Offline kdlynn

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« Reply #33 on: 24/05/2007 22:57:55 »
i don't think paul meant for you to stop asking questions. this could just be a rather long debate
 

paul.fr

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« Reply #34 on: 24/05/2007 22:58:18 »
Lo, that's not what i meant! You keep asking the questions, we all have different views on what emotions are and how they affect us. What is your next question? Maybe start a new topic as i think this one may run for quite sometime on it's own.
 

another_someone

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Can You Really Hate?
« Reply #35 on: 25/05/2007 00:20:42 »
Racism can be a hate crime, but racism is not always due to fear.

Where racism does not involve fear, then I don't believe it involves hate.

Yes, racism can include one person dehumanising another, and just as little boys might catch and pull the legs off a spider, so maybe someone might consider it of no consequence to kill a person of another race, but there is no hate in either action.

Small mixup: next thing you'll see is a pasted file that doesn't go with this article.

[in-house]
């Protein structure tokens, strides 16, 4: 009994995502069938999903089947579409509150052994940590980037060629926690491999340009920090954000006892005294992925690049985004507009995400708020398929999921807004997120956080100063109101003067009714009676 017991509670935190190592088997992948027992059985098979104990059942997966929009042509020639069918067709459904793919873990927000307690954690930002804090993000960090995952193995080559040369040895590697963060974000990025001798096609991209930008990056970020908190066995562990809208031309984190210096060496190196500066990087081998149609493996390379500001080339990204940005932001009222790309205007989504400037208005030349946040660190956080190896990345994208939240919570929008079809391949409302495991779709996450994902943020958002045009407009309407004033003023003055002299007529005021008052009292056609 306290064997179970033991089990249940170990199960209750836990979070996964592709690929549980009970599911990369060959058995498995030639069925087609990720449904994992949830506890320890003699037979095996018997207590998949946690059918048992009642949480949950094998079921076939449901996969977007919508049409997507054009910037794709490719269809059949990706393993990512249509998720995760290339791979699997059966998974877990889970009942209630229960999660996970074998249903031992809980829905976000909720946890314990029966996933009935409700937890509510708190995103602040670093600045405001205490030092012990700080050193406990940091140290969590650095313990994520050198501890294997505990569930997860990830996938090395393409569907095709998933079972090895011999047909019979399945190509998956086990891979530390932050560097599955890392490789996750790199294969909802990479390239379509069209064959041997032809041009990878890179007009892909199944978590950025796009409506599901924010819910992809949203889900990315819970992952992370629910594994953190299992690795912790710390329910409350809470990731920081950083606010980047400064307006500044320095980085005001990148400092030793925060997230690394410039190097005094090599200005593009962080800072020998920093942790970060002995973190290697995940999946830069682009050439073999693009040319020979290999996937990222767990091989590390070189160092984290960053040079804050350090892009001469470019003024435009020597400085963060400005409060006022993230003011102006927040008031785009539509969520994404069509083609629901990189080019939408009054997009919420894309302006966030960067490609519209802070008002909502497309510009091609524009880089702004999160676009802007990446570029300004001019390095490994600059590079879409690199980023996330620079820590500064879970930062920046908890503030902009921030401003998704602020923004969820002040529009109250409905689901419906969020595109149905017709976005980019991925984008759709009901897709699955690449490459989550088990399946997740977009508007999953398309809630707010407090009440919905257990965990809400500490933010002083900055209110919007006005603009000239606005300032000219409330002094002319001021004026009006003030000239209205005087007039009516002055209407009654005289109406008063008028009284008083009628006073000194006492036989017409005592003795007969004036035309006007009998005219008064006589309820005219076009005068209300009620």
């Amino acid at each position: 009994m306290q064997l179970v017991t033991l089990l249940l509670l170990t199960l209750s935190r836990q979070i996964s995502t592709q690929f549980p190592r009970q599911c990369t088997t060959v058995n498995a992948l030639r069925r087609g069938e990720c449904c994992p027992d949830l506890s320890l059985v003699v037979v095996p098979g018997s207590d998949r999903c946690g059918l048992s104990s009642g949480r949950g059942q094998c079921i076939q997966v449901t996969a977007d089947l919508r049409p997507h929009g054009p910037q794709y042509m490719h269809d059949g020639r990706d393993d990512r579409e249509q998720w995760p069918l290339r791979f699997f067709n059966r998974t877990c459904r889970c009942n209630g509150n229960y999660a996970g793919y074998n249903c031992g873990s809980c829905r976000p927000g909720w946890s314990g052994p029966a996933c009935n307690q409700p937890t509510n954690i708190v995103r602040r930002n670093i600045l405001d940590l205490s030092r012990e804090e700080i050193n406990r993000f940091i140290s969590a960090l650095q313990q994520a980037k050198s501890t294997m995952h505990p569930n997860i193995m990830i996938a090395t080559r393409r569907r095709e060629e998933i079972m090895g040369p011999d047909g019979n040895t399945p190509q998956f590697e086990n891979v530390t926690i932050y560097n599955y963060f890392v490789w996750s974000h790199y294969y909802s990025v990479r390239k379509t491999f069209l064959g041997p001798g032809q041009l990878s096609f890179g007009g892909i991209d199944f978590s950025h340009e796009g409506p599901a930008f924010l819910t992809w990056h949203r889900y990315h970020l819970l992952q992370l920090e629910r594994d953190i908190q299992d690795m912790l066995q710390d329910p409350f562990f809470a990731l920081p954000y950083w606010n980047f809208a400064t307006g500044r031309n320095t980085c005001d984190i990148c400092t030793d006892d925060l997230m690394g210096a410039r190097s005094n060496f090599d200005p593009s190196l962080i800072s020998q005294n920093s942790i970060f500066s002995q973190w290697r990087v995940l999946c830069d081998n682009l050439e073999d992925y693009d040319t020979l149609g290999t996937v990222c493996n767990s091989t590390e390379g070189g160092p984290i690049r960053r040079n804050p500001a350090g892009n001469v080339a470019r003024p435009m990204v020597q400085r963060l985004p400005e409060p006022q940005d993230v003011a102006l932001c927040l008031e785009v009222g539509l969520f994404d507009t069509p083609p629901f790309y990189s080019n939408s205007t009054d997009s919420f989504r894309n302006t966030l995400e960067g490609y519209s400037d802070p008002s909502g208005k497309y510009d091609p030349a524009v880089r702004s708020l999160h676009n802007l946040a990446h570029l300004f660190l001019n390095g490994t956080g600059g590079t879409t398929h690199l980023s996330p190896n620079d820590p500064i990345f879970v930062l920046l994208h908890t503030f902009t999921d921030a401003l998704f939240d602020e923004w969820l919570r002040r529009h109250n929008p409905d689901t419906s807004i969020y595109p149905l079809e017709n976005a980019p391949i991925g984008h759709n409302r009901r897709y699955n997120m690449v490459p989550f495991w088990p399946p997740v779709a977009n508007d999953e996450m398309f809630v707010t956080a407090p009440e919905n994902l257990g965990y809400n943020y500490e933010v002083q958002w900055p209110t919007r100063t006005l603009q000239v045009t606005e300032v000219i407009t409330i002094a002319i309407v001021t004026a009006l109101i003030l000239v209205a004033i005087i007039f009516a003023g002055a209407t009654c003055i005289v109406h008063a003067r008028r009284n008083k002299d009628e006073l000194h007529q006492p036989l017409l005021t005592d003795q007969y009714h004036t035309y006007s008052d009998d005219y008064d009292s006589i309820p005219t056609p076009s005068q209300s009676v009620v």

Offline moonfire

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« Reply #36 on: 25/05/2007 05:02:22 »
No problem.  I have sent out a few questions on hate as I don't believe hate is possible or rather in a defined way..most people have a hard time explaining it when I ask them.  This does not have to be a long debate as it is a choice a person makes to answer the question or not.  I just don't want to make anyone feel that they are forced to answer this as there IS no expert on defining hate.  I did call a few of my old colleagues who I used to work with and 2 are Psychologists and a Psychiarist...funny, even their definitions are not clearly defined either.  I am not taken offense, I am just wanting an answer.  I clearly appreciate all answers here. I just have a very curious mind. :-)

I was told by one of my past esteemed colleagues that hate is a varying root to many humanistic emotional evils...LOL Such as fear, dislike to a higher degree, but there is no way to measure hate on any scales.